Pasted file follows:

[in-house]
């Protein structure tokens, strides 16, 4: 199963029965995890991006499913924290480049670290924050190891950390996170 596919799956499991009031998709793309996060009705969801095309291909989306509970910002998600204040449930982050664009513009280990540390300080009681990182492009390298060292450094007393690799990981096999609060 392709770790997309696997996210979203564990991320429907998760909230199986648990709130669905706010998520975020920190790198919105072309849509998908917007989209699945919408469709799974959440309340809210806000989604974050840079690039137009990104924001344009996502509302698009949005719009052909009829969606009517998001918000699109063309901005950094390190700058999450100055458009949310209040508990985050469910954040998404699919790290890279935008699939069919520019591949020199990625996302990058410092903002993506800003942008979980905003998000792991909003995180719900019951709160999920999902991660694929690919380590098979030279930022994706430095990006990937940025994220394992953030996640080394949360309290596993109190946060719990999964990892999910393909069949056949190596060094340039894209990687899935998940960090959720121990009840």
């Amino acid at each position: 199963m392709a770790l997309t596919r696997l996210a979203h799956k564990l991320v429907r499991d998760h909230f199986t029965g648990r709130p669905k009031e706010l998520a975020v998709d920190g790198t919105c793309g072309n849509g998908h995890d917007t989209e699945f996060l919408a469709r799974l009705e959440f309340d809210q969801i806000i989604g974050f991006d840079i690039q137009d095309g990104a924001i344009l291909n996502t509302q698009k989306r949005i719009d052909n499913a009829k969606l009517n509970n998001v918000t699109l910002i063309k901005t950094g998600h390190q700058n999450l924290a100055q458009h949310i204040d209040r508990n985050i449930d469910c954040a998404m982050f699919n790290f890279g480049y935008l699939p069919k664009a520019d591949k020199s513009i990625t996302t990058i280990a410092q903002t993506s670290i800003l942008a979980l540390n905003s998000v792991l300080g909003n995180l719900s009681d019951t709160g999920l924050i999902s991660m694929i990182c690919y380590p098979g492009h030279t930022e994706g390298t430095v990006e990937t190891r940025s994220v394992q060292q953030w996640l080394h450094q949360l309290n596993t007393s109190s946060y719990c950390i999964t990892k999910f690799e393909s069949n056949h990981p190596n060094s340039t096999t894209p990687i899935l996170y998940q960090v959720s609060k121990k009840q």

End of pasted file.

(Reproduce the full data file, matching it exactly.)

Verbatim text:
[in-house]
């Protein structure tokens, strides 16, 4: 199963029965995890991006499913924290480049670290924050190891950390996170 596919799956499991009031998709793309996060009705969801095309291909989306509970910002998600204040449930982050664009513009280990540390300080009681990182492009390298060292450094007393690799990981096999609060 392709770790997309696997996210979203564990991320429907998760909230199986648990709130669905706010998520975020920190790198919105072309849509998908917007989209699945919408469709799974959440309340809210806000989604974050840079690039137009990104924001344009996502509302698009949005719009052909009829969606009517998001918000699109063309901005950094390190700058999450100055458009949310209040508990985050469910954040998404699919790290890279935008699939069919520019591949020199990625996302990058410092903002993506800003942008979980905003998000792991909003995180719900019951709160999920999902991660694929690919380590098979030279930022994706430095990006990937940025994220394992953030996640080394949360309290596993109190946060719990999964990892999910393909069949056949190596060094340039894209990687899935998940960090959720121990009840």
């Amino acid at each position: 199963m392709a770790l997309t596919r696997l996210a979203h799956k564990l991320v429907r499991d998760h909230f199986t029965g648990r709130p669905k009031e706010l998520a975020v998709d920190g790198t919105c793309g072309n849509g998908h995890d917007t989209e699945f996060l919408a469709r799974l009705e959440f309340d809210q969801i806000i989604g974050f991006d840079i690039q137009d095309g990104a924001i344009l291909n996502t509302q698009k989306r949005i719009d052909n499913a009829k969606l009517n509970n998001v918000t699109l910002i063309k901005t950094g998600h390190q700058n999450l924290a100055q458009h949310i204040d209040r508990n985050i449930d469910c954040a998404m982050f699919n790290f890279g480049y935008l699939p069919k664009a520019d591949k020199s513009i990625t996302t990058i280990a410092q903002t993506s670290i800003l942008a979980l540390n905003s998000v792991l300080g909003n995180l719900s009681d019951t709160g999920l924050i999902s991660m694929i990182c690919y380590p098979g492009h030279t930022e994706g390298t430095v990006e990937t190891r940025s994220v394992q060292q953030w996640l080394h450094q949360l309290n596993t007393s109190s946060y719990c950390i999964t990892k999910f690799e393909s069949n056949h990981p190596n060094s340039t096999t894209p990687i899935l996170y998940q960090v959720s609060k121990k009840q």